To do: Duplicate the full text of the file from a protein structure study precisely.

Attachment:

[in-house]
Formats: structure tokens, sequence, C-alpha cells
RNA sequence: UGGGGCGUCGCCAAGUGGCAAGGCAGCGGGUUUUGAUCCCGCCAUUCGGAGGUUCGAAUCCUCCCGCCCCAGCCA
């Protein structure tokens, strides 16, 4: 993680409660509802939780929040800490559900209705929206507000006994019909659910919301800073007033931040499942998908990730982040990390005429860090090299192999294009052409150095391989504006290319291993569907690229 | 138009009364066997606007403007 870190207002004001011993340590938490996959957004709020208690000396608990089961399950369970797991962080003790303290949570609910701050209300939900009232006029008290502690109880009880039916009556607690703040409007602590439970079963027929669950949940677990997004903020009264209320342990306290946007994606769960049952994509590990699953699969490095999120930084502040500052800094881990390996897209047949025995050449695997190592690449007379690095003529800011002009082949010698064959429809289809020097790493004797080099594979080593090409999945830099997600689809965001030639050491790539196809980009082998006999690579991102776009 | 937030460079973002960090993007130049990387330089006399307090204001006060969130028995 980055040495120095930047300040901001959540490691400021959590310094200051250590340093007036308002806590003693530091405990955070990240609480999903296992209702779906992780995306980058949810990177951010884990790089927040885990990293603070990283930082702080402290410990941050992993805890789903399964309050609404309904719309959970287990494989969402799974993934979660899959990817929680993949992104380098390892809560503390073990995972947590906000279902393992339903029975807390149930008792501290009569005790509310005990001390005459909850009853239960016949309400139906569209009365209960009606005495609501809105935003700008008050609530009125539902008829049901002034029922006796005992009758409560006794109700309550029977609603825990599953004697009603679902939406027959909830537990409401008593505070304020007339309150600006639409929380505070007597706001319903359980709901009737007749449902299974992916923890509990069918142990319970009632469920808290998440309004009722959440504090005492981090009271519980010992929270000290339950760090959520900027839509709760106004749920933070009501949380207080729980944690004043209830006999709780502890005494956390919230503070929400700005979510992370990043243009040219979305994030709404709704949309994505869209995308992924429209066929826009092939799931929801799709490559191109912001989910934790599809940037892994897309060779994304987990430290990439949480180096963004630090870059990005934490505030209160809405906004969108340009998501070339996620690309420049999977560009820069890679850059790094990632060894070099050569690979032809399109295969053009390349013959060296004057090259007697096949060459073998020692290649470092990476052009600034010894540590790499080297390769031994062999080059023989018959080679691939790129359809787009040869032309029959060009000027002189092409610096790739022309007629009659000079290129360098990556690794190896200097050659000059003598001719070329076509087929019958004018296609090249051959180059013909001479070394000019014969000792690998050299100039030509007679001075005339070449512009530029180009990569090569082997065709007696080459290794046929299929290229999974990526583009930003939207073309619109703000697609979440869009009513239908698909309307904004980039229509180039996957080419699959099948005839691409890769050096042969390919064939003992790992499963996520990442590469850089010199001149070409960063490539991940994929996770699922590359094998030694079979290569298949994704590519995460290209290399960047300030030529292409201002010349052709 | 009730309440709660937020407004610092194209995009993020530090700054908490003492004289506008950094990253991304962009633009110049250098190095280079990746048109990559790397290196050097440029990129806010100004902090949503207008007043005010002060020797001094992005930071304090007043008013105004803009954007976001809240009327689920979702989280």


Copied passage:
[in-house]
Formats: structure tokens, sequence, C-alpha cells
RNA sequence: UGGGGCGUCGCCAAGUGGCAAGGCAGCGGGUUUUGAUCCCGCCAUUCGGAGGUUCGAAUCCUCCCGCCCCAGCCA
């Protein structure tokens, strides 16, 4: 993680409660509802939780929040800490559900209705929206507000006994019909659910919301800073007033931040499942998908990730982040990390005429860090090299192999294009052409150095391989504006290319291993569907690229 | 138009009364066997606007403007 870190207002004001011993340590938490996959957004709020208690000396608990089961399950369970797991962080003790303290949570609910701050209300939900009232006029008290502690109880009880039916009556607690703040409007602590439970079963027929669950949940677990997004903020009264209320342990306290946007994606769960049952994509590990699953699969490095999120930084502040500052800094881990390996897209047949025995050449695997190592690449007379690095003529800011002009082949010698064959429809289809020097790493004797080099594979080593090409999945830099997600689809965001030639050491790539196809980009082998006999690579991102776009 | 937030460079973002960090993007130049990387330089006399307090204001006060969130028995 980055040495120095930047300040901001959540490691400021959590310094200051250590340093007036308002806590003693530091405990955070990240609480999903296992209702779906992780995306980058949810990177951010884990790089927040885990990293603070990283930082702080402290410990941050992993805890789903399964309050609404309904719309959970287990494989969402799974993934979660899959990817929680993949992104380098390892809560503390073990995972947590906000279902393992339903029975807390149930008792501290009569005790509310005990001390005459909850009853239960016949309400139906569209009365209960009606005495609501809105935003700008008050609530009125539902008829049901002034029922006796005992009758409560006794109700309550029977609603825990599953004697009603679902939406027959909830537990409401008593505070304020007339309150600006639409929380505070007597706001319903359980709901009737007749449902299974992916923890509990069918142990319970009632469920808290998440309004009722959440504090005492981090009271519980010992929270000290339950760090959520900027839509709760106004749920933070009501949380207080729980944690004043209830006999709780502890005494956390919230503070929400700005979510992370990043243009040219979305994030709404709704949309994505869209995308992924429209066929826009092939799931929801799709490559191109912001989910934790599809940037892994897309060779994304987990430290990439949480180096963004630090870059990005934490505030209160809405906004969108340009998501070339996620690309420049999977560009820069890679850059790094990632060894070099050569690979032809399109295969053009390349013959060296004057090259007697096949060459073998020692290649470092990476052009600034010894540590790499080297390769031994062999080059023989018959080679691939790129359809787009040869032309029959060009000027002189092409610096790739022309007629009659000079290129360098990556690794190896200097050659000059003598001719070329076509087929019958004018296609090249051959180059013909001479070394000019014969000792690998050299100039030509007679001075005339070449512009530029180009990569090569082997065709007696080459290794046929299929290229999974990526583009930003939207073309619109703000697609979440869009009513239908698909309307904004980039229509180039996957080419699959099948005839691409890769050096042969390919064939003992790992499963996520990442590469850089010199001149070409960063490539991940994929996770699922590359094998030694079979290569298949994704590519995460290209290399960047300030030529292409201002010349052709 | 009730309440709660937020407004610092194209995009993020530090700054908490003492004289506008950094990253991304962009633009110049250098190095280079990746048109990559790397290196050097440029990129806010100004902090949503207008007043005010002060020797001094992005930071304090007043008013105004803009954007976001809240009327689920979702989280």